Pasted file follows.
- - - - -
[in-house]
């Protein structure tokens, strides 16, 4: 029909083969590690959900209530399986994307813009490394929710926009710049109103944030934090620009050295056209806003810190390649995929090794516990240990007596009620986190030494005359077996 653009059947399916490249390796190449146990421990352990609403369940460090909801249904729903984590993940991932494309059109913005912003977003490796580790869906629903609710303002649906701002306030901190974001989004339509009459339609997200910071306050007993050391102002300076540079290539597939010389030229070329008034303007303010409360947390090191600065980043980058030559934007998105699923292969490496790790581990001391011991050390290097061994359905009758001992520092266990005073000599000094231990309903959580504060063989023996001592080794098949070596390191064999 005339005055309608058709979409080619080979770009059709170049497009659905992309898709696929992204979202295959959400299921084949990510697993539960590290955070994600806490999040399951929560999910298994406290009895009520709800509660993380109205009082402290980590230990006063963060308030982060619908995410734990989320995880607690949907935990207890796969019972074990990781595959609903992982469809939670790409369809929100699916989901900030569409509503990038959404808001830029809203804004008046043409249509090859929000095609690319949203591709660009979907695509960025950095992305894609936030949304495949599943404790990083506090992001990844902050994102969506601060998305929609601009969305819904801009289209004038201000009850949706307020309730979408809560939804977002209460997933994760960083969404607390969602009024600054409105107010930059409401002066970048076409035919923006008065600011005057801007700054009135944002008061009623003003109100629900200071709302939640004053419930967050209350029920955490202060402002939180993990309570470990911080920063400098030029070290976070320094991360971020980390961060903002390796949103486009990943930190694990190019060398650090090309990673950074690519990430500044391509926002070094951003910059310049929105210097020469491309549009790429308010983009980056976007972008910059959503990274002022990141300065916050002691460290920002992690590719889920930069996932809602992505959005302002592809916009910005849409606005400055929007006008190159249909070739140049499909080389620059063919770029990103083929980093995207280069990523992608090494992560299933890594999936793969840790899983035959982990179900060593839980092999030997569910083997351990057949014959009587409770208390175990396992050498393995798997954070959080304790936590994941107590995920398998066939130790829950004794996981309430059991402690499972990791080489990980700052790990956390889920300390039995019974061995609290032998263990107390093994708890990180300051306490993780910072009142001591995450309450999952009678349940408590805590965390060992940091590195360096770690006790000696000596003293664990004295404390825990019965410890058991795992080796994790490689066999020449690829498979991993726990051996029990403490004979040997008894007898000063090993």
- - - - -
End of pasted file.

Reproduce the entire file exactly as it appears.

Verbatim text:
[in-house]
């Protein structure tokens, strides 16, 4: 029909083969590690959900209530399986994307813009490394929710926009710049109103944030934090620009050295056209806003810190390649995929090794516990240990007596009620986190030494005359077996 653009059947399916490249390796190449146990421990352990609403369940460090909801249904729903984590993940991932494309059109913005912003977003490796580790869906629903609710303002649906701002306030901190974001989004339509009459339609997200910071306050007993050391102002300076540079290539597939010389030229070329008034303007303010409360947390090191600065980043980058030559934007998105699923292969490496790790581990001391011991050390290097061994359905009758001992520092266990005073000599000094231990309903959580504060063989023996001592080794098949070596390191064999 005339005055309608058709979409080619080979770009059709170049497009659905992309898709696929992204979202295959959400299921084949990510697993539960590290955070994600806490999040399951929560999910298994406290009895009520709800509660993380109205009082402290980590230990006063963060308030982060619908995410734990989320995880607690949907935990207890796969019972074990990781595959609903992982469809939670790409369809929100699916989901900030569409509503990038959404808001830029809203804004008046043409249509090859929000095609690319949203591709660009979907695509960025950095992305894609936030949304495949599943404790990083506090992001990844902050994102969506601060998305929609601009969305819904801009289209004038201000009850949706307020309730979408809560939804977002209460997933994760960083969404607390969602009024600054409105107010930059409401002066970048076409035919923006008065600011005057801007700054009135944002008061009623003003109100629900200071709302939640004053419930967050209350029920955490202060402002939180993990309570470990911080920063400098030029070290976070320094991360971020980390961060903002390796949103486009990943930190694990190019060398650090090309990673950074690519990430500044391509926002070094951003910059310049929105210097020469491309549009790429308010983009980056976007972008910059959503990274002022990141300065916050002691460290920002992690590719889920930069996932809602992505959005302002592809916009910005849409606005400055929007006008190159249909070739140049499909080389620059063919770029990103083929980093995207280069990523992608090494992560299933890594999936793969840790899983035959982990179900060593839980092999030997569910083997351990057949014959009587409770208390175990396992050498393995798997954070959080304790936590994941107590995920398998066939130790829950004794996981309430059991402690499972990791080489990980700052790990956390889920300390039995019974061995609290032998263990107390093994708890990180300051306490993780910072009142001591995450309450999952009678349940408590805590965390060992940091590195360096770690006790000696000596003293664990004295404390825990019965410890058991795992080796994790490689066999020449690829498979991993726990051996029990403490004979040997008894007898000063090993």